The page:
.10 For Derrida. which understands a progression from the Enlightenment to fascism as the ultimate end to modernity. neighbors. to Jean Luc Nancy (1991). they can transcend the original circumstances of their formation. which means both ‘guest’ and (paradoxically) ‘enemy’ or ‘hostile’.5 contextual fellowship. The communality at the heart of community provides internal contradictions for Derrida. As a term. this promise. the word hospitality is derived from the Latin hospes [from hostis]. The very concept of the ‘common’ (commun) and the ‘as-one’ (comme-un) in community lies behind Derrida’s unwillingness to speak in terms of community. schooling. These include friends. and fundamental agreement beneath the phenomena of discord or war’ (p. and Maurice Blanchot (1988). then the self-protected closure etymologically inherent within its ‘signature’ works against its quest. community as a signatory provides a tension in its overall desire to create an embracing welcome.Acts of hospitality 283 modes and idioms through which to interact with the incommensurable. is the idea to which I now turn. Hospitality Throughout the work of Jacques Derrida. Although the community musician may focus on a particular community. Delanty (2003) suggests four categories in which one might reconsider community today: collective identities. Although these communities are often partial and limited in time. Etymologically. parenting. If Community Music is a search for openness through which to welcome potential participants. while reminding us that any conditional hospitality takes place in the shadow an impossible ideal. Derrida’s explorations of the borders and limits of the term hospitality resonates with my understanding of Community Music. many contemporary expressions of community can be deemed postmodern.6 liminal communities. workmates and companions of leisure. political activities. This line of thinking has a trajectory from Georges Bataille (1988). age or gender group. When the term community is opened this way. the notion of community as oneness or unity evokes a fortress wall surrounding a city. with its emphasis on the defense and the unified. etc.’ understanding it as ‘a harmonious group. One can place Derrida’s concerns within the perspective of Western European history. hospitality reveals the transgressive nature of crossing a threshold. and the refusal of any reception with strangers or foreigners. The position of Derrida (1995) appears clear enough when he states ‘I don’t much like the word community.7 and virtual communities. Unlike the word community.9 This conception reminds us of our responsibility and commitment to what I will call ‘the welcome’. institution.8 Amit and Rapport (2002) expand on these notions to include fellowship and social belonging through modest daily practice. there has been a reluctance to speak in terms of community. consensus. whether based on place. the phrase community without unity seems an apt one. 355). interest. Illustrative of the postmodern perspective. This mark of unconditional hospitality.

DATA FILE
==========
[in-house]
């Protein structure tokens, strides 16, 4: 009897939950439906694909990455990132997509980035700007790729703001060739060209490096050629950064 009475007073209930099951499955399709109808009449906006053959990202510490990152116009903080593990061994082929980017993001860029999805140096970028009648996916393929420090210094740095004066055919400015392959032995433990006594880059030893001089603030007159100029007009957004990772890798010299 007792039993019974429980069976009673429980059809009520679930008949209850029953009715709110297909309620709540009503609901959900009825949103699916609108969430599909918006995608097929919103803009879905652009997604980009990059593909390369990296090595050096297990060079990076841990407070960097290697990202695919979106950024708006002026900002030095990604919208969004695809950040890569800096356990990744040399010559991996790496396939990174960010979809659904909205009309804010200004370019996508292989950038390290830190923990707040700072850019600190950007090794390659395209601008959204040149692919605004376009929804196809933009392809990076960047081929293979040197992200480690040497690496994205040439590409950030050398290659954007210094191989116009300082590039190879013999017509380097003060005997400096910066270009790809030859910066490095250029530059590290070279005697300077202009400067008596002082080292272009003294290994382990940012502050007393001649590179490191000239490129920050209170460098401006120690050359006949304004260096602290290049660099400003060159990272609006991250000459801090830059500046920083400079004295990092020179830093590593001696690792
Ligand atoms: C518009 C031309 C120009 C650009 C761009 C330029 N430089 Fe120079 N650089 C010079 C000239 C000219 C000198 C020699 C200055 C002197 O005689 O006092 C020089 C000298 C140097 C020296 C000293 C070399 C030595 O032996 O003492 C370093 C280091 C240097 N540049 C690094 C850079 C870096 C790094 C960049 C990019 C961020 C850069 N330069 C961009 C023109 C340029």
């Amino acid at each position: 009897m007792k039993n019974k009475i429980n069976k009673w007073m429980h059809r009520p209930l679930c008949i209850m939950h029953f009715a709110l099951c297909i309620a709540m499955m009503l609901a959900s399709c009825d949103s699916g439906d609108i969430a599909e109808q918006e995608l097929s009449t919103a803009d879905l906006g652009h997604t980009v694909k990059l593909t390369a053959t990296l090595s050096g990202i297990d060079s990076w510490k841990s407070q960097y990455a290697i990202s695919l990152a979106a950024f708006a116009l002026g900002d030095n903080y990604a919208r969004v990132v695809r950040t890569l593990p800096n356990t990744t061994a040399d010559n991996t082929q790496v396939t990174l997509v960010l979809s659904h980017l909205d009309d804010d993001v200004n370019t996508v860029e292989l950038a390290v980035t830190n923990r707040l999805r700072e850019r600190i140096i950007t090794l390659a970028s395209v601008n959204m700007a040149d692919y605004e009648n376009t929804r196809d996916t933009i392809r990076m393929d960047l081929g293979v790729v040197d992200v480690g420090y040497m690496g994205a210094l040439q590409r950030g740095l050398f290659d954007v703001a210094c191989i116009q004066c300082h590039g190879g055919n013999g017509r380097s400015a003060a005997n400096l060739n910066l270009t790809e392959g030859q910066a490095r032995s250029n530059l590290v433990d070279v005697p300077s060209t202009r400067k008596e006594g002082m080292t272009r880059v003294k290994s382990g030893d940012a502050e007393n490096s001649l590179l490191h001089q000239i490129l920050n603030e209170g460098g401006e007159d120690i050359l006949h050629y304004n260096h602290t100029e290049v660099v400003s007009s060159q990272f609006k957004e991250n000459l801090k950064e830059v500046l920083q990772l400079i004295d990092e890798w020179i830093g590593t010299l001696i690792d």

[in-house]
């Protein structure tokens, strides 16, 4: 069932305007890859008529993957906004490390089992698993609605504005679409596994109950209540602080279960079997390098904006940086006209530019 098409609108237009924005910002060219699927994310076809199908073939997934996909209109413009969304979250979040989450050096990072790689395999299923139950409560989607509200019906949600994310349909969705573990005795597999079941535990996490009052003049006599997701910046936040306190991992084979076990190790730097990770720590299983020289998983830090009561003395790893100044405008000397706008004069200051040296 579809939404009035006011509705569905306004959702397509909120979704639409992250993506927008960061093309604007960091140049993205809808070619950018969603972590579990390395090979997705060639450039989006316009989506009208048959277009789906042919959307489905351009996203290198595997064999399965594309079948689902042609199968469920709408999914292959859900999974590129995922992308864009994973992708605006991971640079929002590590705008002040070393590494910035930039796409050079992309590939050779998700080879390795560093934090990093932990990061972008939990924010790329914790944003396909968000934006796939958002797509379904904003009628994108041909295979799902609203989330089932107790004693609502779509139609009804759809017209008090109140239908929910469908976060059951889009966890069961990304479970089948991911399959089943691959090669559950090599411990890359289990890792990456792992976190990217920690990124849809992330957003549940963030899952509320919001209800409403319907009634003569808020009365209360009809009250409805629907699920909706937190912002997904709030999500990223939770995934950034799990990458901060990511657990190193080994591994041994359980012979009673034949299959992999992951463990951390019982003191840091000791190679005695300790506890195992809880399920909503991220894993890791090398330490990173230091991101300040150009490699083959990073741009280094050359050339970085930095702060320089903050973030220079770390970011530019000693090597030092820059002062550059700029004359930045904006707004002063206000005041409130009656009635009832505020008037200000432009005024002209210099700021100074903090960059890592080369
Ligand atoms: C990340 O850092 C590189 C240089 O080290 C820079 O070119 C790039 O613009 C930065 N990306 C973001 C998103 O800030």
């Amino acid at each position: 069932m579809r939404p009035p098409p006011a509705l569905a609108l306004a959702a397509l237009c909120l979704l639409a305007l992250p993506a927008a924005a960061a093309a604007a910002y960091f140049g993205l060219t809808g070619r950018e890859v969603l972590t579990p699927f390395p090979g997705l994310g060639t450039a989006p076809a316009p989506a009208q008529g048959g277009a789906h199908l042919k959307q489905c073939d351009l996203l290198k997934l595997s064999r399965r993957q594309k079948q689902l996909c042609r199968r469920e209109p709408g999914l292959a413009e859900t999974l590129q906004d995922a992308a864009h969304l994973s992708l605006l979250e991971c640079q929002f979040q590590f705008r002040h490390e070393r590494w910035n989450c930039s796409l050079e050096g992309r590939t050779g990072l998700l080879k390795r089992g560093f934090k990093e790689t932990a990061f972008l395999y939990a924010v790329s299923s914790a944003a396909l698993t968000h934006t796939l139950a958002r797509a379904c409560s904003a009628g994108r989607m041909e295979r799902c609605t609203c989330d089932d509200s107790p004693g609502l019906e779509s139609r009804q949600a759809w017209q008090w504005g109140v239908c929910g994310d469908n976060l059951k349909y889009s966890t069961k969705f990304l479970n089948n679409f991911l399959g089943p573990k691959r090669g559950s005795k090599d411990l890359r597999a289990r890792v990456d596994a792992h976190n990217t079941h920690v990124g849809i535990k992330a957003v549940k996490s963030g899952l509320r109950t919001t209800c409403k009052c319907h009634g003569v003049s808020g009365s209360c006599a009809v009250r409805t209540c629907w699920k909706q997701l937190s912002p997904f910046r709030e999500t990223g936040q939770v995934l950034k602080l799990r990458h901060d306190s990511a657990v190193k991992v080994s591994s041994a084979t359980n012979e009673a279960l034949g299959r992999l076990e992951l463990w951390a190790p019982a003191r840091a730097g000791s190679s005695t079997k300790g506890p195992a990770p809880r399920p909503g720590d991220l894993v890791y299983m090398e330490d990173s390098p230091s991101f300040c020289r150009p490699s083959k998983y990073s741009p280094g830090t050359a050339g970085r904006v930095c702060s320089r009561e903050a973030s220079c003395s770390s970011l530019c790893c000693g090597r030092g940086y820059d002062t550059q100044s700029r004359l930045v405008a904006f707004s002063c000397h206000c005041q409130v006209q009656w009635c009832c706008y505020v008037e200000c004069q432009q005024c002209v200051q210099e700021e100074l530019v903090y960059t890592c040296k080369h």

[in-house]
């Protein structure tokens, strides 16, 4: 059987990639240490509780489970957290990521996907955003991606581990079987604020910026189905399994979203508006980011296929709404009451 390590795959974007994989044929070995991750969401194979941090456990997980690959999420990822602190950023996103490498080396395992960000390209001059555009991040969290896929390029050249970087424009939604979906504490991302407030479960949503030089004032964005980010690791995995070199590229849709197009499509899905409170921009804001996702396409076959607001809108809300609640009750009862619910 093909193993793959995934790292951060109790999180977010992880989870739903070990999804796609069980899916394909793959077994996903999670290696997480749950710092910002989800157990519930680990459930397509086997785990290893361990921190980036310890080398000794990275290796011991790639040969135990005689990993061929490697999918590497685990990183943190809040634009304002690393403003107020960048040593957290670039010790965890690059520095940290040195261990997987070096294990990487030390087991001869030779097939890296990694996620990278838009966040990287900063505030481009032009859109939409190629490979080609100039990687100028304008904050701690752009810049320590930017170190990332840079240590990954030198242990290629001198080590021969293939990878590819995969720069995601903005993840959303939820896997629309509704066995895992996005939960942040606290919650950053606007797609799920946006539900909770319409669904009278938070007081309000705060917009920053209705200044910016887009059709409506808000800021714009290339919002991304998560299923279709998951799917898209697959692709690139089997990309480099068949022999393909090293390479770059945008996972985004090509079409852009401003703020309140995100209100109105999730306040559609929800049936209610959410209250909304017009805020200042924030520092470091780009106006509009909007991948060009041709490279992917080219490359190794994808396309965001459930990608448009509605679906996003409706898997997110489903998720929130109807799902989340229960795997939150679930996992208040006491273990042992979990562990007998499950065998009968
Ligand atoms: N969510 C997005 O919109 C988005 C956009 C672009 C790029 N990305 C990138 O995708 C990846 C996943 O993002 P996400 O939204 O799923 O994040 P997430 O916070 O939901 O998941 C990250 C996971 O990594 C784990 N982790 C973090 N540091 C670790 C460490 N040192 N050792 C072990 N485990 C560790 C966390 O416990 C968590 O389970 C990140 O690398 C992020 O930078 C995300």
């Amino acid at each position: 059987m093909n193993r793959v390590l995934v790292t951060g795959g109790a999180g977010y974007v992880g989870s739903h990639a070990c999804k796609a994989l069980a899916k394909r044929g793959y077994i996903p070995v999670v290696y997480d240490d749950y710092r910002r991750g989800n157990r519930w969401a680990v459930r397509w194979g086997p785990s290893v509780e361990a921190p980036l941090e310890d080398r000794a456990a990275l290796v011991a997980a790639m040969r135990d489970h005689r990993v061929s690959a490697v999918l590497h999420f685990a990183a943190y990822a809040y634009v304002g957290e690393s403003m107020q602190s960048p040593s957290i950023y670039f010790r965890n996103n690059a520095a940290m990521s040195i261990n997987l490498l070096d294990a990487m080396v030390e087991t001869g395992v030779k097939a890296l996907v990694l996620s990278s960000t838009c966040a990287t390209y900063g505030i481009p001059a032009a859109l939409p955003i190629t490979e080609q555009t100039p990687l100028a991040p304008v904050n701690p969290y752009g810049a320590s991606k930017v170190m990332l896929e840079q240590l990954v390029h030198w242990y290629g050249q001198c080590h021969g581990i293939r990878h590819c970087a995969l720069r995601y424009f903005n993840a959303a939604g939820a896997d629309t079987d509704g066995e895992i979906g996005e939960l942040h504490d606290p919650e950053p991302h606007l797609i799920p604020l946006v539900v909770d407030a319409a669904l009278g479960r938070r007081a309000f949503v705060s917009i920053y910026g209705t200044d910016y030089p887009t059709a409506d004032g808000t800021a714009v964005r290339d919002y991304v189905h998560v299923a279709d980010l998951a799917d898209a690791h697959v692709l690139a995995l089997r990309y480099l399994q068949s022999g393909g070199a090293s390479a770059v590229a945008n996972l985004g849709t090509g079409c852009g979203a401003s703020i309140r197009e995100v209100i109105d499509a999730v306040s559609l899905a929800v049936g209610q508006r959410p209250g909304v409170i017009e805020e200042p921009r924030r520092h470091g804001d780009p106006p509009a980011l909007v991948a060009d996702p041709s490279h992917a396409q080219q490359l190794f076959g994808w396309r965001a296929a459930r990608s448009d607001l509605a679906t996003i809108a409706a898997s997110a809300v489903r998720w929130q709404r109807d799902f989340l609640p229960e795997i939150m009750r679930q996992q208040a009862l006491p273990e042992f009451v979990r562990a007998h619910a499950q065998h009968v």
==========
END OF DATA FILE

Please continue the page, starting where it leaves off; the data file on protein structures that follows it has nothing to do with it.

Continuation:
organized in conjunction with the current incarnation of the Peterborough Community Samba Band (PCSB). an interrogation of the new arrival. but mechanisms were in place so it could continue. The event offered an opportunity to probe . 69). This deep conviction resonates with its beginnings. As a practice. and about using the Arts to achieve change’ (p. open-ended affirmation. Community Music is a democratic form of hospitality promoting equality and access beyond any preconceived limits. we do so with limits. Community Music practice must move within the impossible conditions of unity and dislocation. permeable.) Organized as an opportunity to meet old friends and enjoy a weekend of drumming. when a music leader welcomes a new participant into a group. It is this transformation that should be central to Community Music practice. Recasting the notion of community through a Derridean perspective of hospitality reflects more accurately the practice of the community musician. Higgins In this way. it is a community-to-come beckoning generosity to be washed upon the shoreline. the reunion met in May 2004 in Cambridgeshire. This cannot be avoided because when we welcome another. they do so with questions: What is your name? What instrument do you play? Have you done this before? What are your expectations? Can you make it every week? There is usually an understanding that the person being hosted will get involved with the musical activities offered. generating a porous.11 The notion of conditional hospitality provides touchstones through which openness.284 L. freedom and tolerance flows. a flickering entity both essential and unessential. and serve to illustrate the theoretical ideas presented above. As an act of hospitality. As practice. they are examples of conditional hospitality. UK. Strength is needed nonetheless to pursue the maintenance of integrity. diversity. (Through a change in job and relocation. The very the parameters (hostilities) inherent within one’s welcome (hosting) is what makes hospitality possible. Community Music requires the term community to level its etymological fortress and weaken its defense against the oncoming participants. Much of the material used for this research comes from a weekend reunion. A deconstructive vision of hospitality allows access to alternative operations of the word community in Community Music. the community in Community Music is a promise to ‘the welcome’. As a statement of intent. Case studies from the Peterborough community samba band The following case studies centre on a Community Music project I initiated in 1993. the term community must reside as a prefix to Community Music. if nothing else. a commitment to a community without unity. about change. This provisional acceptance must understand that notions of community are always temporary. I left the band in 1996. as Mark Webster (1997) states: ‘Community Arts is. Community thus becomes a preparation for the incoming of the other. These sentiments reflect Community Music’s commitment to access and equality of opportunity. Although questions such as these are very human.